A main building, in which the objects made in the country were displayed, stood out from the whole section.
The central part, consisting of a raised ground floor, was a large covered patio, reserved for parties and conferences. The exhibition rooms opened onto this patio, which was decorated with carved woodwork and a moucharabieh balustrade.
On the side of the central promenade of the island were the annexes, which were accessed by a monumental staircase. On the opposite side was a screen for projections.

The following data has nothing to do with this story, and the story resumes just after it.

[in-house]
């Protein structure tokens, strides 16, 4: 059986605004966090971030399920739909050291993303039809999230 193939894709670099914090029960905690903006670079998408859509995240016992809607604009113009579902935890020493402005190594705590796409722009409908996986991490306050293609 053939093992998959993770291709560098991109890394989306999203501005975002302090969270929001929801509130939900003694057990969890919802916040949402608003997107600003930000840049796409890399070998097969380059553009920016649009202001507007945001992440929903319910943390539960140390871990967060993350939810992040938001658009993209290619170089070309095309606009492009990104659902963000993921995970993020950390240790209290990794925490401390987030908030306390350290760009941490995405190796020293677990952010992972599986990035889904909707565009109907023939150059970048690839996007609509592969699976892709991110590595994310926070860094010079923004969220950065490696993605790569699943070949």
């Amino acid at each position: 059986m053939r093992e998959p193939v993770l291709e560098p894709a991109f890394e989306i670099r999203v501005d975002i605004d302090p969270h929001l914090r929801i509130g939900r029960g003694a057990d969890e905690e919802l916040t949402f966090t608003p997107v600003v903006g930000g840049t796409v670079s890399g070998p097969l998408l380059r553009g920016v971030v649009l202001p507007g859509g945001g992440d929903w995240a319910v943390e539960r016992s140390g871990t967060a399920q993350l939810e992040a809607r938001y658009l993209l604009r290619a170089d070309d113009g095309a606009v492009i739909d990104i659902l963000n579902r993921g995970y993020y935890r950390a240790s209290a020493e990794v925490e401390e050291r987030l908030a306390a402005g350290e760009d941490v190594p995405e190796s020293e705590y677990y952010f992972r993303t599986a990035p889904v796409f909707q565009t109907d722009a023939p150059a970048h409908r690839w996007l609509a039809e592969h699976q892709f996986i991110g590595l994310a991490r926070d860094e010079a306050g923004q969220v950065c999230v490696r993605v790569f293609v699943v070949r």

Each workshop was decorated according to the trade that was practised there. It was in Morocco itself that native rakers had made the woodwork for the fronts and awnings as well as the window grills.
Cornices made of green tiles from the country, light and rustic wooden pergolas, followed others more massive made of Salé earth or masonry covered with plaster which supported vines or climbing roses.
From the top of the pavilion, topped with a kouba of tiles and woodwork, you had a magnificent view of the banks of the Seine, overlooking the Moorish café.
Arab music, jesters and other native attractions evoked for you this empire so close where European civilization never wanted to destroy ancestral traditions.
Copyright By Société pour le Développement du Tourisme